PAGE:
Before you make the same mistake, research your broker one more time. Do their press releases show prosperity or is there a cause for concern that they might not be there tomorrow? How do their trade audits work? Is their customer service going to help you in an emergency (and let me tell you, anything wrong with your trading account and money DOES feel like an emergency)? What kind of fines did they get in 2014 and what were the outcomes? And, maybe the most important change we’ve been seeing lately in the U.S. broker arena, are they a dealing desk or non-dealing desk broker or are they transitioning between the two?

Even if you’ve been with your broker for years, take the time to review them again. Things do change and it’s not worth the missed profit to not take the time to brush up on the facts now.

Question 3: Where is the big money historically?

There’s nothing more exciting to me than to be in this market 20 years after it has been opened to the average investor like you and I. We don’t have to suffer through the brand new, just-taking-off stage. We’ve had more than two decades to see what this market can do and to recognize the patterns that it makes time and time again.

Every 12 months, an annual high and low can be found along with the yearly trend and reversal point. These are far from just numbers. In the spirit of the holidays, they’re your northern star in your 2015 trades. When looking at the larger time frames, say the monthly time frame, you can find these patterns and predict with confidence where the big buy or sell opportunities could be in the coming year. Ask yourself this third question then find where the 1,000+ pip reversal points should appear in 2015 so that you can constantly monitor this throughout the year and act as soon as the consolidation patterns break between the war of the bulls and the bears. Because you took a birds-eye view of the market, you have a competitive edge in the market over other traders and could act more quickly when the market breaks so that you can generate more returns and pips. (I’ve placed an example of how this looks on the charts in Figure 1.)

Question 4: Which three strategies will you use?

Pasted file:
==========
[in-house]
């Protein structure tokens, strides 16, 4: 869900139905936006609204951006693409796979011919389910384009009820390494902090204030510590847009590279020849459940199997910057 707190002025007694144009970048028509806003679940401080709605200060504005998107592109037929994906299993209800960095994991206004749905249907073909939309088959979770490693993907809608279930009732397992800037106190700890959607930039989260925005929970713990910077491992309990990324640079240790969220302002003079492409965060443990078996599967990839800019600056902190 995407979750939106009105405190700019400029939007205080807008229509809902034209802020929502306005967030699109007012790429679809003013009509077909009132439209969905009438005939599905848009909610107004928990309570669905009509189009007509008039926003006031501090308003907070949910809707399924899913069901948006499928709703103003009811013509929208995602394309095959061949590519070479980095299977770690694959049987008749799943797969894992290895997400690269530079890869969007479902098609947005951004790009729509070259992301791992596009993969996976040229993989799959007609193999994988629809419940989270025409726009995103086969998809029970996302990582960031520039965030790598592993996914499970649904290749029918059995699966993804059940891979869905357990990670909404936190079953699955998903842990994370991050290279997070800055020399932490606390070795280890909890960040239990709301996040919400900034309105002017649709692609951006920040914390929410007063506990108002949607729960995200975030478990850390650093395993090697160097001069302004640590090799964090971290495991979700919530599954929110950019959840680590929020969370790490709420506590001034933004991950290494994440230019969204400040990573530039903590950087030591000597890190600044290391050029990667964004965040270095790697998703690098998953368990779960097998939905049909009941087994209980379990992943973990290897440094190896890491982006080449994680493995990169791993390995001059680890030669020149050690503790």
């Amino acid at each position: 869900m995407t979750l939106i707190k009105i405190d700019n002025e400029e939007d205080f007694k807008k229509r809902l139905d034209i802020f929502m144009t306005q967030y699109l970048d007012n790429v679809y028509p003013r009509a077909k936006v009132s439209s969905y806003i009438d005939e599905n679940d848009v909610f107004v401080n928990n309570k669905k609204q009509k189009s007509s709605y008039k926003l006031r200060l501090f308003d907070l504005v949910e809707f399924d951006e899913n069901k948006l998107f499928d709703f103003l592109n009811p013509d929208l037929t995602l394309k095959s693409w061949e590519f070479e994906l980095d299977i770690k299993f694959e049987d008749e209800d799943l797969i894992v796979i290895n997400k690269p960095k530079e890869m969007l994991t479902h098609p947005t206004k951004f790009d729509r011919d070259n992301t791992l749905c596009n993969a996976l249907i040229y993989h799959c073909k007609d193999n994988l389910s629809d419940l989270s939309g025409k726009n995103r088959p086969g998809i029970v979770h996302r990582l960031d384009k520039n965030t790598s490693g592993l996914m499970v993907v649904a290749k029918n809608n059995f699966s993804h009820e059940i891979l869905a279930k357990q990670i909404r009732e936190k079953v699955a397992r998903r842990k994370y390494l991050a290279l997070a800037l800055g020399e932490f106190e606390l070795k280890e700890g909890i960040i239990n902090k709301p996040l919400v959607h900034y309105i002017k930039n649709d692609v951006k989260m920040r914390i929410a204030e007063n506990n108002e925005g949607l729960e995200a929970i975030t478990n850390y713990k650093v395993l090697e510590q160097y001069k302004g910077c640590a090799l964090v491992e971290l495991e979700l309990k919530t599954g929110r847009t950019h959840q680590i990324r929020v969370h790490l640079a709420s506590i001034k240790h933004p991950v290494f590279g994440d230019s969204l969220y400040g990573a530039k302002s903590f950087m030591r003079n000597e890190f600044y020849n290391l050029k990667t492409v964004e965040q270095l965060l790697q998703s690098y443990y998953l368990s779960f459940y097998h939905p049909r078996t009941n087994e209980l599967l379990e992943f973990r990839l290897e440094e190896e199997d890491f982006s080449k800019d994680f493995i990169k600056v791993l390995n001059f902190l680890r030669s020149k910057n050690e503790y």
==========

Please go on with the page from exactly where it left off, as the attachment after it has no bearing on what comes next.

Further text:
That’s right. Believe it or not, I am a living testament that you only need 2 to 3 trading strategies to successfully trade with all year long. I’ve been using the London Daybreak Strategy for years. I don’t change the plan or mess with the steps, I just use it repeatedly, but I only use it when the market’s right. I don’t balance 20 strategies. I’ve learned that in my trades, simplicity leads to pips more frequently.

So why three strategies you ask? Major money-making movements can be broken up into three main moves and you’ll want a strategy for each move. The common misconception is that fewer strategies means you’ll have to sit out of the market more, but in reality, the best plan is to find three strategies -- one per major market movement -- and perfect them so you can act when the market does.

When picking your strategies and answering this fourth question, I suggest finding one strategy for day trading that you’ve practiced and can trust. The next strategy should be for swing and/or position trading and the final one should be for times of consolidation or sideways movement. Are you throwing on the brakes? I can already hear you, “how can you use the same strategy for trading swing movements and position trading?” It’s simple. The only difference for applying one single strategy for both market conditions should be how the strategy is applied on the time frame level. For example, if you use that strategy on a daily or larger time frame, chances are that you’re entering into a position trade. On the other hand, if you apply the same strategy on a 4-hour time frame or an even smaller time frame, you’re entering into swing trading territory. Making this realization saves you time because you then don’t have to learn two strategies for trades that can be done with one, solid and perfected strategy.

Having three trusted strategies for each of these market conditions means that you should be more prepared to quickly review the market and no matter whether the market is making for quick day trading movements or is experiencing consolidation that spans ten or more days, you have something to analyze the conditions against and the strategies to help you take advantage of these moves.

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